Unions have long encouraged members to proudly demonstrate their membership – be it through the prominent unfurling of the Eureka Flag on cranes in construction sites, to stickers emblazoned on hard hats and car bumpers. While many employers have accepted this to be a workplace right of its employees and have not challenged the status quo, a recent case in the Fair Work Commission (FWC) considered whether it is lawful for an employer to remove union material from uniforms.
In the matter of Alcoa of Australia Limited v The Australian Workers’ Union  FWC 3582, Alcoa made an application to the FWC, to rule on its ability to direct employees to remove union paraphernalia from their company issued uniforms.
Specifically, Alcoa sought the FWC’s confirmation that it could direct all employees covered by their enterprise agreement to comply with the terms of the Dress Policy (Policy). The application arose because employees continued to wear shirts bearing the union logo in contravention of the Policy, which required that ‘the uniform will have only the Alcoa logo and the employee’s first name on the shirt.’ The employees refused to comply with the Policy even after receiving written warnings.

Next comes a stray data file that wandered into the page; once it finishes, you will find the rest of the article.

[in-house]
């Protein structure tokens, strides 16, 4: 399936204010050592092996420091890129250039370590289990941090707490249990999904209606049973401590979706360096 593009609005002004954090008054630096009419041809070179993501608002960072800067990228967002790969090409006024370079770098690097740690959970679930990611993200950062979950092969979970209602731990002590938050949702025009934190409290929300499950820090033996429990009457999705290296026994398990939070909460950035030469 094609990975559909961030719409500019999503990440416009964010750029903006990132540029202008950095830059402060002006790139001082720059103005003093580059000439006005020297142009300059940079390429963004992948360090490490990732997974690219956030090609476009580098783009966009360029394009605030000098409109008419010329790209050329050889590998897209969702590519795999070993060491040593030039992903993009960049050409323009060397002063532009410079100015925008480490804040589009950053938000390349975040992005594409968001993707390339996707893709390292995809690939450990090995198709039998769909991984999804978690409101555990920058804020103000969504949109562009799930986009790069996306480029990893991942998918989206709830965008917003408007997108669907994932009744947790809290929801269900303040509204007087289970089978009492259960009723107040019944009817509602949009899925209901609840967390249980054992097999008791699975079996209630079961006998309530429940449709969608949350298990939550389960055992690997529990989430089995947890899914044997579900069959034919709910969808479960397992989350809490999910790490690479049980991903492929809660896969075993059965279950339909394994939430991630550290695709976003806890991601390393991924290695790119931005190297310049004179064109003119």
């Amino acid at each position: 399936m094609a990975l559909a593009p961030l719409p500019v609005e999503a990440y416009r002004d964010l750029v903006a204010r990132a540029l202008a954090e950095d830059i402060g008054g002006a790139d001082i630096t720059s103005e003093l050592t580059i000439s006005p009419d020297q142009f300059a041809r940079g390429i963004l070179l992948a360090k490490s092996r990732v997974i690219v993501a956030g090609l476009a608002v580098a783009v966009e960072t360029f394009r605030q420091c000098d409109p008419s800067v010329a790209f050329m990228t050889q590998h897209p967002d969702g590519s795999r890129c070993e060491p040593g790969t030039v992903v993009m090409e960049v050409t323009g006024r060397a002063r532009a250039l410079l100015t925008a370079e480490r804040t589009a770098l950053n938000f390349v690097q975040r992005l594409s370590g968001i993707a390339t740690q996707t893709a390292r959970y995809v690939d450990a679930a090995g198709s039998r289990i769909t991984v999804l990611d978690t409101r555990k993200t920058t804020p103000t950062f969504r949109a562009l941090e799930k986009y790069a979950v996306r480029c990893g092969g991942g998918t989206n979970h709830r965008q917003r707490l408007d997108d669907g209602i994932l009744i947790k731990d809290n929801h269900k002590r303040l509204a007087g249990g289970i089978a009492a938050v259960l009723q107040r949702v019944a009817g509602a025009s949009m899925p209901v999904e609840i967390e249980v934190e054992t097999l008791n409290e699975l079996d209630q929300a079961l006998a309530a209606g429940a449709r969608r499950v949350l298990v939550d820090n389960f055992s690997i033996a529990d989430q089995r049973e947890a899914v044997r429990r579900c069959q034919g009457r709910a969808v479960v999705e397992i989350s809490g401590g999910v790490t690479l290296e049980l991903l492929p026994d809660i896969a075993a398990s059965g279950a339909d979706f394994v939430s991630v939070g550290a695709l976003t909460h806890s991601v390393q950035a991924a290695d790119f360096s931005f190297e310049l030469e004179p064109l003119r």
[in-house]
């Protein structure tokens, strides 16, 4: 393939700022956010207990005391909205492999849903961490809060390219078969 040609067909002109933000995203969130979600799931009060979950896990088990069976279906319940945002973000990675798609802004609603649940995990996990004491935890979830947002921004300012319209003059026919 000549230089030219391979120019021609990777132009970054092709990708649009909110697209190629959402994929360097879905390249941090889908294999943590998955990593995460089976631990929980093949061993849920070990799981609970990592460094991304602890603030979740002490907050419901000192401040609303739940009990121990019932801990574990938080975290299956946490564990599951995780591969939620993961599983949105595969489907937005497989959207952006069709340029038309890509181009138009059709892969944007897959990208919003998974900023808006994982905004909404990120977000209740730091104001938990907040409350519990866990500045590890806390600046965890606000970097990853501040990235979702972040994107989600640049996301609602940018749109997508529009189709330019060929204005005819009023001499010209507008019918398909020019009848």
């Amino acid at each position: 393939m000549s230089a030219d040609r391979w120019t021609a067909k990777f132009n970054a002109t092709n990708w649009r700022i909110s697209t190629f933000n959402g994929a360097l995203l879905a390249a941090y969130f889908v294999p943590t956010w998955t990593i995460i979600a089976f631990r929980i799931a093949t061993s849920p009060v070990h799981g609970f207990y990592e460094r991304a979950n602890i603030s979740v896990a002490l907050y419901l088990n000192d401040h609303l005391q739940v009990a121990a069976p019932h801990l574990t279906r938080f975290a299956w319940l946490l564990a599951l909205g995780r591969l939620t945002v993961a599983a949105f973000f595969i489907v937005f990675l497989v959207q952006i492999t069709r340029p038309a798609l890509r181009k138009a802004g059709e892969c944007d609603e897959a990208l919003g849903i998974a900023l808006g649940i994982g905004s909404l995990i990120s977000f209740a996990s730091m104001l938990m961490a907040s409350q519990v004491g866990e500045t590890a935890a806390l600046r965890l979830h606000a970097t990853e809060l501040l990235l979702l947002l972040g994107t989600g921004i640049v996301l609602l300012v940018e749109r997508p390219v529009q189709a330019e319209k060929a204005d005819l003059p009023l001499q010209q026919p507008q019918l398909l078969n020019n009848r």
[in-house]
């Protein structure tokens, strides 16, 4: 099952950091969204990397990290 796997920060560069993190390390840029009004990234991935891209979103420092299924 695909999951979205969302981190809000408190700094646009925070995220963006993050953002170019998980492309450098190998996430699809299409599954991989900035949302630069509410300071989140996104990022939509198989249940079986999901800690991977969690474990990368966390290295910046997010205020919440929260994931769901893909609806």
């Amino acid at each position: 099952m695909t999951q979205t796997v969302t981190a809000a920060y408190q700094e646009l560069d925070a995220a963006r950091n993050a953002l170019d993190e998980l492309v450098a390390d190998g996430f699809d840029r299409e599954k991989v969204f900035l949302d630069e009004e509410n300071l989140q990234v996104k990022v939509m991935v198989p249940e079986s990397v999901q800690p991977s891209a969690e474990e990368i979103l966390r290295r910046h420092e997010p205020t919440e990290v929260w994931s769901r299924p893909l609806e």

Alcoa submitted that it was able to require employees to abide by the Policy on the basis that:
- It was consistent with the Enterprise Agreement;
- It was a legitimate exercise of managerial prerogative;
- The instruction was lawful and reasonable in all circumstances; and
- There had not been any previous agreement reached in relation to what clothing may or may not be worn by union delegates
The FWC confirmed that Alcoa was entitled to require all employees, including those with dual roles of employee and union delegate, to comply with the terms of the Policy.
This case affirms the rights of employers to exercise reasonable managerial prerogative and to issue lawful and reasonable directions to employees regarding their workplace attire.
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